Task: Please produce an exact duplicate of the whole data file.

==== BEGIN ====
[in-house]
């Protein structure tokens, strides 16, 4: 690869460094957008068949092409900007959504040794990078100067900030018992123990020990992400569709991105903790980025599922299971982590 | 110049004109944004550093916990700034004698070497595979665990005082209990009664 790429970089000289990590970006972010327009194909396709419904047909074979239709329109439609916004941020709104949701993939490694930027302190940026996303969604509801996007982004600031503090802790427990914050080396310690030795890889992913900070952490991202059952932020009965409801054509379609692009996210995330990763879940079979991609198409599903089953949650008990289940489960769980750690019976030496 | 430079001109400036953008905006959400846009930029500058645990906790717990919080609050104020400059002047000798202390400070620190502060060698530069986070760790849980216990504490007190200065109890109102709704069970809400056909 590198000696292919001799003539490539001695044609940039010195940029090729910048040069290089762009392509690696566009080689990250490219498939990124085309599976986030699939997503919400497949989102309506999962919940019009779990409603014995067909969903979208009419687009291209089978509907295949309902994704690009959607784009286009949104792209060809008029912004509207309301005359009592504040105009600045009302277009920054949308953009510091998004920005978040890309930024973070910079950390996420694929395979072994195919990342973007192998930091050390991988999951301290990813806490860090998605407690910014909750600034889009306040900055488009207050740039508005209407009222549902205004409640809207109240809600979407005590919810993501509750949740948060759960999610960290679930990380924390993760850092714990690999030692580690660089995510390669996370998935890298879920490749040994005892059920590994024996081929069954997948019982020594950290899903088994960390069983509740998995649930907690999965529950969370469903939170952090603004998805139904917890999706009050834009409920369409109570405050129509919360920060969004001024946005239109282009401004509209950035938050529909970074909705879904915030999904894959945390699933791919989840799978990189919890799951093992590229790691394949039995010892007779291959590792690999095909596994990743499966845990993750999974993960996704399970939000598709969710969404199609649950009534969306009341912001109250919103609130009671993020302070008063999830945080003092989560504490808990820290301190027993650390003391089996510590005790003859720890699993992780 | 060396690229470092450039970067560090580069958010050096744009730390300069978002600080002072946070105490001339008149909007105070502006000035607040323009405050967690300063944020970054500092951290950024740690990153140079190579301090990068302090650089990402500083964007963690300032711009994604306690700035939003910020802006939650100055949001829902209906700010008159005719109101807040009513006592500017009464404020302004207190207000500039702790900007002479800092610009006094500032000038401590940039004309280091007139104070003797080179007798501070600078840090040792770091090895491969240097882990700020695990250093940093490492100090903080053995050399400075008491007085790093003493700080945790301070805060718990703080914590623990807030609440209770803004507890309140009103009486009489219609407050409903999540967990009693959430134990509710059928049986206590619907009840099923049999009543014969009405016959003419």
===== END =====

[in-house]
């Protein structure tokens, strides 16, 4: 690869460094957008068949092409900007959504040794990078100067900030018992123990020990992400569709991105903790980025599922299971982590 | 110049004109944004550093916990700034004698070497595979665990005082209990009664 790429970089000289990590970006972010327009194909396709419904047909074979239709329109439609916004941020709104949701993939490694930027302190940026996303969604509801996007982004600031503090802790427990914050080396310690030795890889992913900070952490991202059952932020009965409801054509379609692009996210995330990763879940079979991609198409599903089953949650008990289940489960769980750690019976030496 | 430079001109400036953008905006959400846009930029500058645990906790717990919080609050104020400059002047000798202390400070620190502060060698530069986070760790849980216990504490007190200065109890109102709704069970809400056909 590198000696292919001799003539490539001695044609940039010195940029090729910048040069290089762009392509690696566009080689990250490219498939990124085309599976986030699939997503919400497949989102309506999962919940019009779990409603014995067909969903979208009419687009291209089978509907295949309902994704690009959607784009286009949104792209060809008029912004509207309301005359009592504040105009600045009302277009920054949308953009510091998004920005978040890309930024973070910079950390996420694929395979072994195919990342973007192998930091050390991988999951301290990813806490860090998605407690910014909750600034889009306040900055488009207050740039508005209407009222549902205004409640809207109240809600979407005590919810993501509750949740948060759960999610960290679930990380924390993760850092714990690999030692580690660089995510390669996370998935890298879920490749040994005892059920590994024996081929069954997948019982020594950290899903088994960390069983509740998995649930907690999965529950969370469903939170952090603004998805139904917890999706009050834009409920369409109570405050129509919360920060969004001024946005239109282009401004509209950035938050529909970074909705879904915030999904894959945390699933791919989840799978990189919890799951093992590229790691394949039995010892007779291959590792690999095909596994990743499966845990993750999974993960996704399970939000598709969710969404199609649950009534969306009341912001109250919103609130009671993020302070008063999830945080003092989560504490808990820290301190027993650390003391089996510590005790003859720890699993992780 | 060396690229470092450039970067560090580069958010050096744009730390300069978002600080002072946070105490001339008149909007105070502006000035607040323009405050967690300063944020970054500092951290950024740690990153140079190579301090990068302090650089990402500083964007963690300032711009994604306690700035939003910020802006939650100055949001829902209906700010008159005719109101807040009513006592500017009464404020302004207190207000500039702790900007002479800092610009006094500032000038401590940039004309280091007139104070003797080179007798501070600078840090040792770091090895491969240097882990700020695990250093940093490492100090903080053995050399400075008491007085790093003493700080945790301070805060718990703080914590623990807030609440209770803004507890309140009103009486009489219609407050409903999540967990009693959430134990509710059928049986206590619907009840099923049999009543014969009405016959003419």